visual brandingGuest post by Rodney Laws

Businesses come into existence through a complex combination of factors. Sometimes it’s a matter of the right skillset proving value at the right time, and an opportunity coming up to turn its use into a full-time operation. But no matter its origin story, every business needs a defined purpose — a core goal that, while contrived, communicates its style and intent.

Identifying such a purpose though is just the beginning. After that, you face the challenge of disseminating it to the people you need to impress: your existing or prospective customers, and even your potential investors. Your copy will need to be razor-sharp, with polished phrasing and potent messaging, but you’ll also need to make your visual branding a priority.

A picture paints a thousand words, it’s said, and it’s certainly been found that imagery has a far more immediate impact than even the boldest, most underlined or italicized text. Want to make your brand memorable? Put out visuals that reflect its nature.

Here’s how to do it:

1. Take inspiration from your favorite brands

You could try to work from scratch, but even if you happen to be a professional graphic designer (which is unlikely in this context), your ideas almost-certainly can’t stack up to those generated by massive brands with massive budgets — and even if they could, your time is at a premium, and it isn’t a good idea to hole up for weeks while you brainstorm or doodle logos.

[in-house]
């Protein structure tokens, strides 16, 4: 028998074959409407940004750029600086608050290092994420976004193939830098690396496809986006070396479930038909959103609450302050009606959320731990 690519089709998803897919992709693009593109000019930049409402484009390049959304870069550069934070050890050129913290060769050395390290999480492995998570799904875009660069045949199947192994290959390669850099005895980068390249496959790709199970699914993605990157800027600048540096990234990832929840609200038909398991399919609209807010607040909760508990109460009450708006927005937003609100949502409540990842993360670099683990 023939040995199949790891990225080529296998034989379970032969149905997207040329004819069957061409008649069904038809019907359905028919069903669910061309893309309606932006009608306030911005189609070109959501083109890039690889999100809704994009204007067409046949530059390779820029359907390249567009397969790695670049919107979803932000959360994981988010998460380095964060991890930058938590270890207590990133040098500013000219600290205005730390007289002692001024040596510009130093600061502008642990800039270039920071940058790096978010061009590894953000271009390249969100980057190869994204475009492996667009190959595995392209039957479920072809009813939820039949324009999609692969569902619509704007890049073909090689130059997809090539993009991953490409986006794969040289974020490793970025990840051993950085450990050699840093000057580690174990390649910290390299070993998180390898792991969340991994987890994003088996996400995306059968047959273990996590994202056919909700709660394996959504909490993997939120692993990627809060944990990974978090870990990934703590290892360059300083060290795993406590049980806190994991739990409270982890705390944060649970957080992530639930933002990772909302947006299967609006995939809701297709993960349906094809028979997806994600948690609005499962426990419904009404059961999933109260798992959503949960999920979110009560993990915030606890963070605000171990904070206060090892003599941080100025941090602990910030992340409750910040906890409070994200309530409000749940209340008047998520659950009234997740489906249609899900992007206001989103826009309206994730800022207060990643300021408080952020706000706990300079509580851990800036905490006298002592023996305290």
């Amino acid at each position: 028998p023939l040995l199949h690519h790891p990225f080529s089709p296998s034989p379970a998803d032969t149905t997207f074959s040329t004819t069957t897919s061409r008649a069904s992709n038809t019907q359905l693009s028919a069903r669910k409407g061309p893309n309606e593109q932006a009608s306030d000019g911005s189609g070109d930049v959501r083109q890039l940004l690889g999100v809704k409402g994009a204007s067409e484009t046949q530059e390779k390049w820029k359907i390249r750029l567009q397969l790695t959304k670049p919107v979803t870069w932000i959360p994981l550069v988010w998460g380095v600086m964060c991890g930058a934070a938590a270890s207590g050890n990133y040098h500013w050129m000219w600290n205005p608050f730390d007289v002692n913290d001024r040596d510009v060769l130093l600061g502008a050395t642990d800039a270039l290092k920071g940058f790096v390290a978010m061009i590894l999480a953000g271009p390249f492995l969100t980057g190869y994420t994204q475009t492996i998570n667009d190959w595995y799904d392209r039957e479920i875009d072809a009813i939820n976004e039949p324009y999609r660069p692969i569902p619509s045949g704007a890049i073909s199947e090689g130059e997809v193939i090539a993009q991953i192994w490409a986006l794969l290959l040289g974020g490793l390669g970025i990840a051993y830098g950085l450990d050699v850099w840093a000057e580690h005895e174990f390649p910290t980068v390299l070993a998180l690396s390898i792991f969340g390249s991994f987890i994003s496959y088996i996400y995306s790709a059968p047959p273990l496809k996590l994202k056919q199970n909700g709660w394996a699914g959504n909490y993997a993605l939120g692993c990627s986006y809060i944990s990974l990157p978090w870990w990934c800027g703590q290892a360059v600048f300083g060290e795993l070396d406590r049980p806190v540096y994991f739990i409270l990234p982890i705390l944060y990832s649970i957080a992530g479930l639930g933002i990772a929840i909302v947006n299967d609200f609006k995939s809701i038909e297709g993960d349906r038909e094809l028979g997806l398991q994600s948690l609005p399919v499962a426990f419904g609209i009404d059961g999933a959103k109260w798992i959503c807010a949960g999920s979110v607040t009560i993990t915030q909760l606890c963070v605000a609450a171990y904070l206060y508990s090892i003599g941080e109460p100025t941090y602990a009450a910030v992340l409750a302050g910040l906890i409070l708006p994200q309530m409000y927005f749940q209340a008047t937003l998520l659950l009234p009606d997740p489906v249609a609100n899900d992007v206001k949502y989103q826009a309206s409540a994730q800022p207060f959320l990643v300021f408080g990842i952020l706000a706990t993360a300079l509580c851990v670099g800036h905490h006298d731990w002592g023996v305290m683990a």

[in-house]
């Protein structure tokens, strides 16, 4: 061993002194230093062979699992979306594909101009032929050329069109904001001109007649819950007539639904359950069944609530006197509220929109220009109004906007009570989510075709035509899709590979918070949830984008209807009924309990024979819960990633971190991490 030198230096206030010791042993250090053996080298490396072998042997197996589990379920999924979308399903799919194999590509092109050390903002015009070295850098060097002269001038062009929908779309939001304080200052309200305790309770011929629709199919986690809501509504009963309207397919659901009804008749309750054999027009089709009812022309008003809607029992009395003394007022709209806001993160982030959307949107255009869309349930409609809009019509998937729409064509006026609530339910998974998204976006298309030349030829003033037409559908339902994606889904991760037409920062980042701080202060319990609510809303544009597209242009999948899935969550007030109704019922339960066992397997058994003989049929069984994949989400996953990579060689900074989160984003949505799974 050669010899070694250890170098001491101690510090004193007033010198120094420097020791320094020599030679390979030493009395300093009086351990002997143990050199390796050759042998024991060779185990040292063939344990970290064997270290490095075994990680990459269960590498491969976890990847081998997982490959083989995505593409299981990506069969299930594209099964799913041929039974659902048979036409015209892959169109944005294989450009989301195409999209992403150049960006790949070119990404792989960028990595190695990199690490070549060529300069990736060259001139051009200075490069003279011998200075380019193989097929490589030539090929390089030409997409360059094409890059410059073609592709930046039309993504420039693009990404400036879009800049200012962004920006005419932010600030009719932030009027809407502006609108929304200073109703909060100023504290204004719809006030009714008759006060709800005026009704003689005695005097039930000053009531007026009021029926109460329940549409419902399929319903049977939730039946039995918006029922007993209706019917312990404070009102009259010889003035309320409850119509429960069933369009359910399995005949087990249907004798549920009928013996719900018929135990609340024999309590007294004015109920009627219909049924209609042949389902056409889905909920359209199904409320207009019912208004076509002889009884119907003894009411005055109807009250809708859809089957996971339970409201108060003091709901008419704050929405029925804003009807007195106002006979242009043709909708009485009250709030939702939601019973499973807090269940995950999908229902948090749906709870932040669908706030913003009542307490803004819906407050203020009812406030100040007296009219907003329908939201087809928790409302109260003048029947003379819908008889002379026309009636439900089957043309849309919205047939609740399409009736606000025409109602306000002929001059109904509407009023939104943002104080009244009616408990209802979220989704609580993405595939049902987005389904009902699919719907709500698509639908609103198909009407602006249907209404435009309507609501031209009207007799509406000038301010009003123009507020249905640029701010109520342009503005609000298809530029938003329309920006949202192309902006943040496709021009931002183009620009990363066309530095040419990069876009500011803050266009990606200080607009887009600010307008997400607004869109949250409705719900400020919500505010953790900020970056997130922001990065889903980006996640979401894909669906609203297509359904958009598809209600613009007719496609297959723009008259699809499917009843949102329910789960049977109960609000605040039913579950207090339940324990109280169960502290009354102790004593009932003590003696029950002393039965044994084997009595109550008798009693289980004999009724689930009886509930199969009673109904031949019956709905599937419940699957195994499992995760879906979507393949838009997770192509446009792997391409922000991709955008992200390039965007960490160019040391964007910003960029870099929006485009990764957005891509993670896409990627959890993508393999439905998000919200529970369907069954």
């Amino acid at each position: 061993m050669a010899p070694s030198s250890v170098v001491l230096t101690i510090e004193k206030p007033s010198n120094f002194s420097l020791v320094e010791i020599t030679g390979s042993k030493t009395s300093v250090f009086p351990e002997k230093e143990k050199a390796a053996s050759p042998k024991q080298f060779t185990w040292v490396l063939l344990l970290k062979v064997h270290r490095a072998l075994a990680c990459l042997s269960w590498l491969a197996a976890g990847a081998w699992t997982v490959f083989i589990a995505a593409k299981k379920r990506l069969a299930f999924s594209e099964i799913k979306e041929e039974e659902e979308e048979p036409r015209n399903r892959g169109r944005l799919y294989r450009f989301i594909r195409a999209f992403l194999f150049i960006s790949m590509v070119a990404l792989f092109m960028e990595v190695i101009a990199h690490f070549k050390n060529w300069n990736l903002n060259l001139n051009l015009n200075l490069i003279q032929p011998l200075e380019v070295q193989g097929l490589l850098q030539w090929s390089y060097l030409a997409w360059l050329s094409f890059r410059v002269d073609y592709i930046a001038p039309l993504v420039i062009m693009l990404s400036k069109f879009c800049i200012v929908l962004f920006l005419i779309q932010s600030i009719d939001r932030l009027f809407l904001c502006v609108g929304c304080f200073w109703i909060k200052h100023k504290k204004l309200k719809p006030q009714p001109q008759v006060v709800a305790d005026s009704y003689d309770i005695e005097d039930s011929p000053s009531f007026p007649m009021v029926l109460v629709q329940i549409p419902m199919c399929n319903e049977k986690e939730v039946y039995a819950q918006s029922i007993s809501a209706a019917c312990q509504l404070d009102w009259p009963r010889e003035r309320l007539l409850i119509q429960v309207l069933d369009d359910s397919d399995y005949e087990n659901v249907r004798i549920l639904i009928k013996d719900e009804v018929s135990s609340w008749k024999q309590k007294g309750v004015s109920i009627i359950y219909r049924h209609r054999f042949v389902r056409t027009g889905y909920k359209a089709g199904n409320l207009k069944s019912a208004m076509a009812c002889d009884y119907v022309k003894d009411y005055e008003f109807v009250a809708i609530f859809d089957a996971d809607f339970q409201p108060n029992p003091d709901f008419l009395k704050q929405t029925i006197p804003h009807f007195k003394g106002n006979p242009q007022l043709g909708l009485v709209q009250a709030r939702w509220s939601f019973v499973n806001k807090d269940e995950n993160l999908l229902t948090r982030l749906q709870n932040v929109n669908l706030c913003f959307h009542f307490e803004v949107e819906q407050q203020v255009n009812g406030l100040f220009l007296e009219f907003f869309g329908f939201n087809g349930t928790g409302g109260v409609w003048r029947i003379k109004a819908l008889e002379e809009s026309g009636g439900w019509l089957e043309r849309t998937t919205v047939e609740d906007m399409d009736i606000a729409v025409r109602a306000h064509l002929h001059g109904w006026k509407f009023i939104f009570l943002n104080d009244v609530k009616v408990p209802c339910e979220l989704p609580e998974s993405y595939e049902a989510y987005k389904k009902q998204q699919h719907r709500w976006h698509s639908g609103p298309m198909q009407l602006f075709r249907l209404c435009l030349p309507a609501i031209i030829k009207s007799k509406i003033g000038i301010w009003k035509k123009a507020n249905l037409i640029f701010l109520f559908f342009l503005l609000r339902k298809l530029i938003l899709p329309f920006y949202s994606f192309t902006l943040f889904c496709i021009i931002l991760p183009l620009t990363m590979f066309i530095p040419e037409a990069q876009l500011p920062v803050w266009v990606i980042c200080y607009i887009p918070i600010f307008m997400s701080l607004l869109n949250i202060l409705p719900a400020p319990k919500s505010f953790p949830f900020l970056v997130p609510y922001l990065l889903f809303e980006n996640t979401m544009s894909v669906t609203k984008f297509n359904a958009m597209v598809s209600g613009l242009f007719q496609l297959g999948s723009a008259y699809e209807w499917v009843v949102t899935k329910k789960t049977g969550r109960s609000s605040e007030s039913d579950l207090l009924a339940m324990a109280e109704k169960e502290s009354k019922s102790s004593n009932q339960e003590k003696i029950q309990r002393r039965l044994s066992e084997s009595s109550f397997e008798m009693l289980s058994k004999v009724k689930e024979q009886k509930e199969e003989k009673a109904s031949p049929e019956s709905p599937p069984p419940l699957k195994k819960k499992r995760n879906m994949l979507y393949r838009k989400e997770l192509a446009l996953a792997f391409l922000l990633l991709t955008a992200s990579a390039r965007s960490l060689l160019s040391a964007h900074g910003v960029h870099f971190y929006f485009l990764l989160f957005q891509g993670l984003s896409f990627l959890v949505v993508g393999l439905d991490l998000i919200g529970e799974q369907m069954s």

That’s why I strongly recommend starting your visual branding journey with some in-depth industry research. Look at other companies in your field that you aspire to rival, and think carefully about how they describe themselves, then relate that to the imagery they use. You’ll likely notice that certain colors, font styles and types of images appear very commonly: this is due to long-established associations (green to nature, purple to luxury, red to passion, etc.).

This is also great for finding subtle ways to stand out. Ideally, your visual branding should be broadly familiar, but just different enough to give you an edge over those other companies.

2. Create a set of brand guidelines

Picking out all the elements that you want to use isn’t going to accomplish much if you don’t use them consistently. Consistency is mission-critical for visual branding, because even the occasional deviation can cause confusion about what your brand is supposed to be. People will wonder if that different design approach is your new brand style, or simply an aberration. Either way, it will negatively impact your recognizability.

What you must do, then, is create set of brand guidelines: a document that clearly states everything from the fonts you use to the types of stock images you’ll allow to be associated with you. These guidelines should be shared with everyone in your company, as well as any business you partner with for PR or content marketing.

3. Make your website design a priority

There’s a delicate balancing act to be achieved with website design. Optimal customization comes with a custom self-hosted website, but creating (or commissioning) and maintaining a custom website is typically something for enterprise businesses with unique requirements.